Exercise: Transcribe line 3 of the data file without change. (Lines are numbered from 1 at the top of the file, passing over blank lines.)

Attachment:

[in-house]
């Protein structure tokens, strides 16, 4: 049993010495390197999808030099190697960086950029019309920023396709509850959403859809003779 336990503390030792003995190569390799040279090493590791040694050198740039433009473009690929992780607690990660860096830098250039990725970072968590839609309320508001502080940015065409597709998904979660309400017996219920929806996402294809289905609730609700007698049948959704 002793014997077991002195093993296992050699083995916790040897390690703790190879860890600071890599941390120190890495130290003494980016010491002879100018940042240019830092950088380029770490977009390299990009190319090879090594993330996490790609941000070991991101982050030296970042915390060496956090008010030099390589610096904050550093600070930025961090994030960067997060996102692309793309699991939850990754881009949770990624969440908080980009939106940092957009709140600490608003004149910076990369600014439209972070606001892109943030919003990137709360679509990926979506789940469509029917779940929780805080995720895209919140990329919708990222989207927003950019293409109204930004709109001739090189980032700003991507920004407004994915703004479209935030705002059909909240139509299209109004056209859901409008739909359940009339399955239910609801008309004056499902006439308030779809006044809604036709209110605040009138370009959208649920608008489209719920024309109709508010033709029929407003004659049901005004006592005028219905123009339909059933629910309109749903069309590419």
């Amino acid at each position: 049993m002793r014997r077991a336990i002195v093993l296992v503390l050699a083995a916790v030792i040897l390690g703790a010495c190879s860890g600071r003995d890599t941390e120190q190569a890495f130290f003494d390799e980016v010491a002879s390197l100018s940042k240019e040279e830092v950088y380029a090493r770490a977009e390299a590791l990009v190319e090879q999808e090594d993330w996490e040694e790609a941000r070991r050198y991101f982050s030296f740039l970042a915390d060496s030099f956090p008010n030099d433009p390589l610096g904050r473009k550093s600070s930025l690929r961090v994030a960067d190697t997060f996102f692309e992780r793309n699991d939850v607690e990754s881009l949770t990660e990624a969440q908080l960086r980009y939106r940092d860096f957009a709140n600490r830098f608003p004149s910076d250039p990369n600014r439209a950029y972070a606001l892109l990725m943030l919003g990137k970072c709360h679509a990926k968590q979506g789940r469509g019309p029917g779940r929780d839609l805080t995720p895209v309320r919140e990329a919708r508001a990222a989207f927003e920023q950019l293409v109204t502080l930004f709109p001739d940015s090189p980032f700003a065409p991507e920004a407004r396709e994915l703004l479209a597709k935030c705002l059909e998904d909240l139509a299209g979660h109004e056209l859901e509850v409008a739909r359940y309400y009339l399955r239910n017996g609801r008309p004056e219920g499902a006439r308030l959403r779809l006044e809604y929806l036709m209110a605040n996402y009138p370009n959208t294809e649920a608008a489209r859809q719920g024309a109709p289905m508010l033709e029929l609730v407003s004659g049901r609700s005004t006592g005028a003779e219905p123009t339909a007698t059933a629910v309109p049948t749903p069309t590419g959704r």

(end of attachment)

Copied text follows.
């Amino acid at each position: 049993m002793r014997r077991a336990i002195v093993l296992v503390l050699a083995a916790v030792i040897l390690g703790a010495c190879s860890g600071r003995d890599t941390e120190q190569a890495f130290f003494d390799e980016v010491a002879s390197l100018s940042k240019e040279e830092v950088y380029a090493r770490a977009e390299a590791l990009v190319e090879q999808e090594d993330w996490e040694e790609a941000r070991r050198y991101f982050s030296f740039l970042a915390d060496s030099f956090p008010n030099d433009p390589l610096g904050r473009k550093s600070s930025l690929r961090v994030a960067d190697t997060f996102f692309e992780r793309n699991d939850v607690e990754s881009l949770t990660e990624a969440q908080l960086r980009y939106r940092d860096f957009a709140n600490r830098f608003p004149s910076d250039p990369n600014r439209a950029y972070a606001l892109l990725m943030l919003g990137k970072c709360h679509a990926k968590q979506g789940r469509g019309p029917g779940r929780d839609l805080t995720p895209v309320r919140e990329a919708r508001a990222a989207f927003e920023q950019l293409v109204t502080l930004f709109p001739d940015s090189p980032f700003a065409p991507e920004a407004r396709e994915l703004l479209a597709k935030c705002l059909e998904d909240l139509a299209g979660h109004e056209l859901e509850v409008a739909r359940y309400y009339l399955r239910n017996g609801r008309p004056e219920g499902a006439r308030l959403r779809l006044e809604y929806l036709m209110a605040n996402y009138p370009n959208t294809e649920a608008a489209r859809q719920g024309a109709p289905m508010l033709e029929l609730v407003s004659g049901r609700s005004t006592g005028a003779e219905p123009t339909a007698t059933a629910v309109p049948t749903p069309t590419g959704r």